5. At least 45 minutes before making the pizza, place a baking stone either on the floor of the oven (for gas ovens), or on a rack in the lower third of the oven. Preheat the oven as hot as possible, up to 800F (most home ovens will go only to 500 to 550F, but some will go higher). If you do not have a baking stone, you can use the back of a sheet pan, but do not preheat the pan.

6. Generously dust a peel or the back of a sheet pan with semolina flour or cornmeal. Make the pizzas one at a time. Dip your hands, including the backs of your hands and knuckles, in flour and lift I piece of dough by getting under it with a pastry scraper. Very gently lay the dough across your fists and carefully stretch it by bouncing the dough in a circular motion on your hands, carefully giving it a little stretch with each bounce. If it begins to stick to your hands, lay it down on the floured counter and reflour your hands, then continue shaping it. Once the dough has expanded outward, move to a full toss as shown on page 208. If you have trouble tossing the dough, or if the dough keeps springing back, let it rest for 5 to 20 minutes so the gluten can relax, and try again. You can also resort to using a rolling pin, though this isn't as effective as the toss method.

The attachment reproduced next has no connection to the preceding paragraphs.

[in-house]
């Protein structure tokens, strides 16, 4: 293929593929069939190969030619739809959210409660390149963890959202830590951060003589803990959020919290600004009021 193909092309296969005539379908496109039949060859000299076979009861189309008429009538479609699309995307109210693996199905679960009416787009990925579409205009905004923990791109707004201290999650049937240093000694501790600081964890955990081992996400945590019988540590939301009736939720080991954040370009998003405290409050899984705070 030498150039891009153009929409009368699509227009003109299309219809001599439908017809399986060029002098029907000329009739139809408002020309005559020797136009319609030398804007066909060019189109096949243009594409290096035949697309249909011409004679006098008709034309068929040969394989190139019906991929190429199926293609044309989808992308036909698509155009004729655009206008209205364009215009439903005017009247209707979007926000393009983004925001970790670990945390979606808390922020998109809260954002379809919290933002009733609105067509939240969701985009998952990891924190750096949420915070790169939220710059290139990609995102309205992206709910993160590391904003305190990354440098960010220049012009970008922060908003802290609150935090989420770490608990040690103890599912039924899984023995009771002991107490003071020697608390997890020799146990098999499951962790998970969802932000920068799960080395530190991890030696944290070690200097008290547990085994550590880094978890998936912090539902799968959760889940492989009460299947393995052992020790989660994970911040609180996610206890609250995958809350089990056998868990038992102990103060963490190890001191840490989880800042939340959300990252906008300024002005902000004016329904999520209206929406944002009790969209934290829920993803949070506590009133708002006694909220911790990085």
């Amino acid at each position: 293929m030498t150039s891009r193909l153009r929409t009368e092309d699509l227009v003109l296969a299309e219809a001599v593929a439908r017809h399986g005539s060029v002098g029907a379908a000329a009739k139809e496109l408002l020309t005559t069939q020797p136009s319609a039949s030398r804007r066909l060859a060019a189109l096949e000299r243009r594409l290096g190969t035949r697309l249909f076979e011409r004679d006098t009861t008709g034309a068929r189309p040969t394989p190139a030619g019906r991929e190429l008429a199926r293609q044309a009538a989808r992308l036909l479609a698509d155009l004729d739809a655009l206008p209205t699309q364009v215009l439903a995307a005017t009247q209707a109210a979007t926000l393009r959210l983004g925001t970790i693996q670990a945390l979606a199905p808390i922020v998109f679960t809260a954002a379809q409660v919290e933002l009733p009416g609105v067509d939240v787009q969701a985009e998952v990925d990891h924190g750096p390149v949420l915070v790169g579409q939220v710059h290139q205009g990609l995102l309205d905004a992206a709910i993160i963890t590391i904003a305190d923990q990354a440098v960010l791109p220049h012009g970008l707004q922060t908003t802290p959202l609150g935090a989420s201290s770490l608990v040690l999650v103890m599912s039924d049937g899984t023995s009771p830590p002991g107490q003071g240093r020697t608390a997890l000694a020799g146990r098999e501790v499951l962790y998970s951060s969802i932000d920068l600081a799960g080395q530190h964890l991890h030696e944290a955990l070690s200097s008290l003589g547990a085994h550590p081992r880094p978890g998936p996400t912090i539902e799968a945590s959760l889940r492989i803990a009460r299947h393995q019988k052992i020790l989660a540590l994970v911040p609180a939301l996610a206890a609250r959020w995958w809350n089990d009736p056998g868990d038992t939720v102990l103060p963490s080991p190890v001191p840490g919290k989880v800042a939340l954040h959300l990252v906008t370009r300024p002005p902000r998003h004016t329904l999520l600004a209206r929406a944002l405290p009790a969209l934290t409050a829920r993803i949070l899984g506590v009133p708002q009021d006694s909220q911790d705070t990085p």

7. When the dough is stretched out to your satisfaction (about 9 to 12 inches in diameter for a 6-ounce piece of dough), lay it on the peel or pan, making sure there is enough semolina flour or cornmeal to allow it to slide. Lightly top it with sauce and then with your other top- pings, remembering that the best pizzas are topped with a less-is-more philosophy. The American "kitchen sink" approach is counterproductive, as it makes the crust more difficult to bake. A few, usually no more than 3 or 4 toppings, including sauce and cheese is sufficient.

8. Slide the topped pizza onto the stone (or bake directly on the sheet pan) and close the door. Wait 2 minutes, then take a peek. If it needs to be rotated 180 degrees for even baking, do so. The pizza should take about 5 to 8 minutes to bake. If the top gets done before the bottom, you will need to move the stone to a lower self before the next round. if the bottom crisps before the cheese caramelizes, then you will need to raise the stone for subsequent bakes.

9. Remove the pizza from the oven and transfer to a cutting board. Wait 3 to 5 minutes before slicing and serving, to allow the cheese to set slightly.

Makes six 6-ounce pizza crusts.

from The Bread Baker's Apprentice by Peter Reinhart (Ten Speed Press) - reprinted with permission

Sunday, March 22, 2009

Wood Smoke

My husband and I were married in his sister's living room on December 31st. Poinsettas were our bouquets, and Christmas Tree lights were our candelabras. We all went out to a Denny's kind of place for brunch afterward, and toasted over the pumpkin pie our Matron of Honour brought us, in place of a wedding cake. It was exceptionally kind of her to do that, given that she and our Best Man had to wake at a god-awful hour to make the ferry that brought them to the Mainland to attend our wedding. After brunch, we went to a bookstore and browsed, perhaps an hour or so, and then ... I can't remember.